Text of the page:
Cutting food aid will be disastrous for Rohingya refugees

The UN World Food Programme (WFP) has cut life-saving food vouchers for Rohingyas in Cox’s Bazar to just $8, or less than 9 cents per meal, putting another blow on them. For the past few years, funds under the Joint Response Plan (JRP) have been on the decline, increasing the shortfall. In 2022, only $553 million of the required $881 million was received under JRP, a shortfall of 37 percent. In 2021, the shortfall was 28 percent, and in 2020, it was 40 percent. The 2023 appeal, which requested $876 million, has only been 24.6% funded as of June, making Rohingya refugees particularly vulnerable this year.

By Kamal Uddin Mazumder,

At the beginning of the year, refugees were receiving rations from the United Nations World Food Program (WFP) of $12 per person per month—just enough to meet their daily needs. However, on March 1, due to a lack of funding, the rations were reduced to $10. The vouchers are used to purchase 13kg of rice per person, as well as other food products. The WFP is now reducing the value of its food aid from US$10 to US$8 per person per month. Such a worrisome trend is detrimental to the well-being of the refugees who have lived in the camps for the last six years.

WFP food assistance is the only reliable source of food for the Rohingya. According to WFP data, four in 10 families were not consuming enough food, and presently 12 percent of children are acutely malnourished and 41 percent are chronically malnourished. This was before the ration cut. So, the result of food budget cuts will be devastating due to widespread malnutrition and hunger.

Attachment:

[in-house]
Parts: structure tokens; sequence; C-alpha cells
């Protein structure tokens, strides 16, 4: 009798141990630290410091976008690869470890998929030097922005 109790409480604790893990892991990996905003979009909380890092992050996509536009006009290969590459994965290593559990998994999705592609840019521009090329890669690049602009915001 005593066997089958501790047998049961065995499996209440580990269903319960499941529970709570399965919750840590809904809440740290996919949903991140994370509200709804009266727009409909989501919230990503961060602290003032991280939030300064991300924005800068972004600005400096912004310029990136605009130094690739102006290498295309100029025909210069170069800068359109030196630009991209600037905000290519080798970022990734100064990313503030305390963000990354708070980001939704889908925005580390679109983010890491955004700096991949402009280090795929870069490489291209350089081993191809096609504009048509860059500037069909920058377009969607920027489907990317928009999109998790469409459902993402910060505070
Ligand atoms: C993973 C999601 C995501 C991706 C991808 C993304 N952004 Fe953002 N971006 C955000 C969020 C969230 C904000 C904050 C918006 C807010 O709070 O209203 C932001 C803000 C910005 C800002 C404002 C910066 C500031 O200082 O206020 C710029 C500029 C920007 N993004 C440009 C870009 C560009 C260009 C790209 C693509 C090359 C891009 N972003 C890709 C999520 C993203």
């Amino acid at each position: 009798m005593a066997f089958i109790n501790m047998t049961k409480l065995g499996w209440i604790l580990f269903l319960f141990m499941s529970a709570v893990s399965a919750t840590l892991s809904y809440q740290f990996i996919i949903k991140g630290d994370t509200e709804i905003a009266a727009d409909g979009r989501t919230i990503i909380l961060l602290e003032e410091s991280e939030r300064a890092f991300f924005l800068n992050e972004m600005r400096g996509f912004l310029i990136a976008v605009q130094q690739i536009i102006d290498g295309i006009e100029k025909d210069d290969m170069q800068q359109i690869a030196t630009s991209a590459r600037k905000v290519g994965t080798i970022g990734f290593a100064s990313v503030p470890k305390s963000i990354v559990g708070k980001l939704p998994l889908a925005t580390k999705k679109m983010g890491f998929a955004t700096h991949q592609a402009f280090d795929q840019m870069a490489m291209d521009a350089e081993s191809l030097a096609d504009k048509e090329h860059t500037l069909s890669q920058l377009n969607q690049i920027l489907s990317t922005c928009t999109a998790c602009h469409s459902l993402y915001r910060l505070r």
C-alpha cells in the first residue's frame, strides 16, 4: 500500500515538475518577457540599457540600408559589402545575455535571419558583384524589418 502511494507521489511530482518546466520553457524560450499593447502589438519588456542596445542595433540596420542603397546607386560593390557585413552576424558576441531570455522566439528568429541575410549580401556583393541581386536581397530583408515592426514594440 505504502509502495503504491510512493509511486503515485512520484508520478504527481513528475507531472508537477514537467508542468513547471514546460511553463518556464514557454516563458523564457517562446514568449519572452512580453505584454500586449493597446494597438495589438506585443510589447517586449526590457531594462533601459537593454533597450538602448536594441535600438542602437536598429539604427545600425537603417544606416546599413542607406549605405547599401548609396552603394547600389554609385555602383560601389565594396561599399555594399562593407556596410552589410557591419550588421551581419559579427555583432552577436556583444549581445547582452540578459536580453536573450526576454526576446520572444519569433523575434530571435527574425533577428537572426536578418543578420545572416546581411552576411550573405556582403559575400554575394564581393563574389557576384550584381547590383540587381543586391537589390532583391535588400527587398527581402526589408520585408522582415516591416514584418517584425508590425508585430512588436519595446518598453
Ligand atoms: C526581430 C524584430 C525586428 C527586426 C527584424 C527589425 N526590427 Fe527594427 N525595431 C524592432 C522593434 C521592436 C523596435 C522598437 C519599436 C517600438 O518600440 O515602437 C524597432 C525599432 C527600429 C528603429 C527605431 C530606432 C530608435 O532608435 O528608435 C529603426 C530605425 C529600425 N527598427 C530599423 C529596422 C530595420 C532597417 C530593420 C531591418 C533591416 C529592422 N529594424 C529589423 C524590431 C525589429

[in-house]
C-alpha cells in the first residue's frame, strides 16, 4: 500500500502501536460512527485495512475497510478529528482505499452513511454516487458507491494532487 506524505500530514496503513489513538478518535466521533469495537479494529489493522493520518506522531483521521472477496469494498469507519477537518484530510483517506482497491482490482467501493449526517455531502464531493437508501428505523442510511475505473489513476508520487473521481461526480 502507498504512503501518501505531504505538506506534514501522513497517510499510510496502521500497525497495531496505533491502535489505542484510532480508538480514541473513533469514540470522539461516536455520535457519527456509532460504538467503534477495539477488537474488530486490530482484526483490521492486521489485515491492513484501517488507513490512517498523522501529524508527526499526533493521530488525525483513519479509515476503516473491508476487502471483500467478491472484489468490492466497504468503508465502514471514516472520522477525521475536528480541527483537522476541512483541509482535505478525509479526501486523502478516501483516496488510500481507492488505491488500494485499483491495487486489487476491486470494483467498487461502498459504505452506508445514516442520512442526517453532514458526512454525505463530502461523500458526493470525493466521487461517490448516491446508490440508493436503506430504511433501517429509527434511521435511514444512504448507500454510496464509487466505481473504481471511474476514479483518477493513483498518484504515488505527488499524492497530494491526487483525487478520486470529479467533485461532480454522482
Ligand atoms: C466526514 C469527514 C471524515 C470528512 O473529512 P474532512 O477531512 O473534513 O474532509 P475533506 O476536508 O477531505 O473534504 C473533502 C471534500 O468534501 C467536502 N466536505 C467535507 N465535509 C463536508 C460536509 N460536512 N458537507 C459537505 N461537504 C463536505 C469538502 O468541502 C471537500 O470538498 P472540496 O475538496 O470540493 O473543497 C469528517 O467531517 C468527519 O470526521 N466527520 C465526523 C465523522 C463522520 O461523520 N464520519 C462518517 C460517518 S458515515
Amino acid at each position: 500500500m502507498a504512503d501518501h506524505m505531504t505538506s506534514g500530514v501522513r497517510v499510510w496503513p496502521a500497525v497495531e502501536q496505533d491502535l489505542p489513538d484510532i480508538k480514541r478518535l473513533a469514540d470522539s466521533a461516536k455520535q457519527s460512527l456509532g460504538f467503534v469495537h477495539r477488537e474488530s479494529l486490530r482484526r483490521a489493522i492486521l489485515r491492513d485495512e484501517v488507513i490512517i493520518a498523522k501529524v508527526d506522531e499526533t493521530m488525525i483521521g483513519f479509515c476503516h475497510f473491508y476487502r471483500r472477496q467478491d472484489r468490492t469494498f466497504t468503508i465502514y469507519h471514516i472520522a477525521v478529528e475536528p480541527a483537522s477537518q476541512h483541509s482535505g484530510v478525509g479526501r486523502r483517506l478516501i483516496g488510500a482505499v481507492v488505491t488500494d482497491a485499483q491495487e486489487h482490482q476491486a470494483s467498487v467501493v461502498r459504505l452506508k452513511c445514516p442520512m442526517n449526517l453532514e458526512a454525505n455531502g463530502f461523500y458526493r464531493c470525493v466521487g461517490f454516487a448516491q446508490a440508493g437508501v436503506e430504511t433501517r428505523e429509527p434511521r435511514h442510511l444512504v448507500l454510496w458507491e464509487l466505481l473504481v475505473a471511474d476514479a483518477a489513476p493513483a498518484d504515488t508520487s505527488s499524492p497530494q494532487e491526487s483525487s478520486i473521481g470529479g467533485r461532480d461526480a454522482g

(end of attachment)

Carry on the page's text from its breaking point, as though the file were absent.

The impact of the aid deficit will be dangerous for the refugees. Already, 45 percent of the refugees could not afford a balanced diet with $12 per month. Before the ration cut, already 40 percent of Rohingya children had stunted growth, and 40 percent of pregnant and breastfeeding women were anemic, according to the WFP’s own calculation. Médecins Sans Frontières (MSF) states in a press release in March 2023 that “cuts to the food rations received by one million Rohingya refugees will increase their risk of malnutrition and have a serious impact on their health.” Prolonged malnutrition could give way to more chronic ailments like heart disease, type II diabetes, etc. Evidently, ending up with a sick refugee population is going to put even greater financial pressure on the host country as well as donors.

More than 95 children are born in the Rohingya camps every day, and the Rohingya population is expected to grow to 1.2–1.3 million by 2025, according to a defense ministry report. Bangladesh, in the aftermath of the double economic shocks of the pandemic and the war in Ukraine, is struggling to provide for the Rohingya refugees, especially because of the ever-dwindling funds from the international community. How is Bangladesh expected to support this growing population in the face of shrinking donor aid?

UN Special Rapporteur on the Right to Food Michael Fakhri and Special Rapporteur on the Situation of Human Rights in Myanmar, Tom Andrews, warned about “devastating consequences” due to the ration cut: more malnutrition, more disease, fewer services, and increased insecurity in the camp. With less food to get by, Rohingyas have little choice but to resort to negative coping mechanisms. Children may be withdrawn from school or girls offered to child marriage, WFP said.